What’s the difference between the upright bike and recumbent bike? Which bike is better for my knees? I have arthritis in my hip, so which bike is better to do at the gym? Which one is better for me after I have knee replacement surgery? These are some of the many questions physical therapists and physical therapy aides hear throughout the day. Each answer is different, depending on the patient’s ability and needs.
The upright bike, which is found at many physical therapy offices and gyms, sounds just like it is. It allows for one to sit up taller and relying on their core strength to keep them upright and balanced with no back support. The benefits is that it gives you a better workout then a recumbent bike because you’re using your core, biceps and triceps to keep you balanced.
The recumbent bike is a smaller cardio machine with a back rest and handle bars at each side. What is good about this bike is that you don’t have to worry about lifting your legs over the machine to get on and off, specifically for those who struggle with balance. You have room between the seat and the handle bars to step in, sit down and then put your feet in the pedals. The downside is that it only works your lower body (quads, calves, hamstrings) and you’re burning less calories.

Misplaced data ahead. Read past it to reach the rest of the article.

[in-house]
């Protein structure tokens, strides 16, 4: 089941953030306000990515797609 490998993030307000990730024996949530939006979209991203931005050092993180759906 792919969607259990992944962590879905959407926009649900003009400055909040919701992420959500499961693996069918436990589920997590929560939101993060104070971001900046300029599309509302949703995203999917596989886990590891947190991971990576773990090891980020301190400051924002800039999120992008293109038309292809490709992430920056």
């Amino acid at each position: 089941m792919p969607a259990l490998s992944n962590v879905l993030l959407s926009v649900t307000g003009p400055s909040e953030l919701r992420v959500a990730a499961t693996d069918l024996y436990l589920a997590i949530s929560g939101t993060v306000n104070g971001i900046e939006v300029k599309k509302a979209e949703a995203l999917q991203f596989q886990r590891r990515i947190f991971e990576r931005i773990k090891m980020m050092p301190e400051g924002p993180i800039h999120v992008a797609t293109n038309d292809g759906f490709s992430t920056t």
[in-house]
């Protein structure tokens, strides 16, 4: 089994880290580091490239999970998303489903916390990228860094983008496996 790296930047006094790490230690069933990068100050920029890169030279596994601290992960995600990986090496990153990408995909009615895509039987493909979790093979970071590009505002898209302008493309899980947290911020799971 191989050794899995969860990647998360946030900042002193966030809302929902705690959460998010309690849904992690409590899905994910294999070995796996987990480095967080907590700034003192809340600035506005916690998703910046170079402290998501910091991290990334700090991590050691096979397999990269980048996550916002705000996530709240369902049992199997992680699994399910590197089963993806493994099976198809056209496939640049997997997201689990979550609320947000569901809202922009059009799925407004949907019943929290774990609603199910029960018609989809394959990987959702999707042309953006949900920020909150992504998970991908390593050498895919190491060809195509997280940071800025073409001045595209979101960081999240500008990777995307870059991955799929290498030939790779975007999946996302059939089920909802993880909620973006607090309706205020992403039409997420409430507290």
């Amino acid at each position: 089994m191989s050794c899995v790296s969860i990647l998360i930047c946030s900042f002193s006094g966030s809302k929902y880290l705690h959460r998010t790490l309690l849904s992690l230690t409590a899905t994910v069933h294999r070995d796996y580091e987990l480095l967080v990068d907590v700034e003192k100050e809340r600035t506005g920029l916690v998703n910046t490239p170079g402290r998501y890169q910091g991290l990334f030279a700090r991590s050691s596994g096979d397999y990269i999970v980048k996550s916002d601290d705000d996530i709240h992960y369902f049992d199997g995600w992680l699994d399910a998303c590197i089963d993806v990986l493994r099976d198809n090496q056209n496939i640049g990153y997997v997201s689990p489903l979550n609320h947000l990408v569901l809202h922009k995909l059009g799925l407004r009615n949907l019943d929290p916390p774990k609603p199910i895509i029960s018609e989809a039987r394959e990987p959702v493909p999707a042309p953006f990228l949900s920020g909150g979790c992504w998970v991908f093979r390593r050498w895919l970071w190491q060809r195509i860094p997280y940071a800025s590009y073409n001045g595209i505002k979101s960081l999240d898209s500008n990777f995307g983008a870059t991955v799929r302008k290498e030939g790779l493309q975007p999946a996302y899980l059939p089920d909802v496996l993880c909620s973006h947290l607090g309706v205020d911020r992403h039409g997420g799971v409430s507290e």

The benefit to both of these bikes is if you have back, hip or knee pain, a stationary bike will put less stress on your joints then an treadmill.
If you have just had knee replacement or hip replacement surgery and just started physical therapy, your therapist will evaluate you on what you will start with at the beginning of each of your appointment. It may be heat to your knee or hip or starting off on one of the bikes for 5-10 minutes. The decision on which bike you may start on depends on a few key points:
1: how far you are out post-op
2: your fitness level
3: restriction level from your physician, if any.
Either bike choice might also depend on if your therapist notices your balance is off. If you can’t fully support your weight without the support of a walker, cane or crutches, then you may start on the recumbent bike, since it’s a lower machine with a back support.
However, if you’re coming in for physical therapy with arthritis in your knee(s) or hip(s), then your therapist will evaluate your fitness level and any restriction levels from your doctor.
Overall, either bike is better then doing nothing as long as you’re getting your body moving.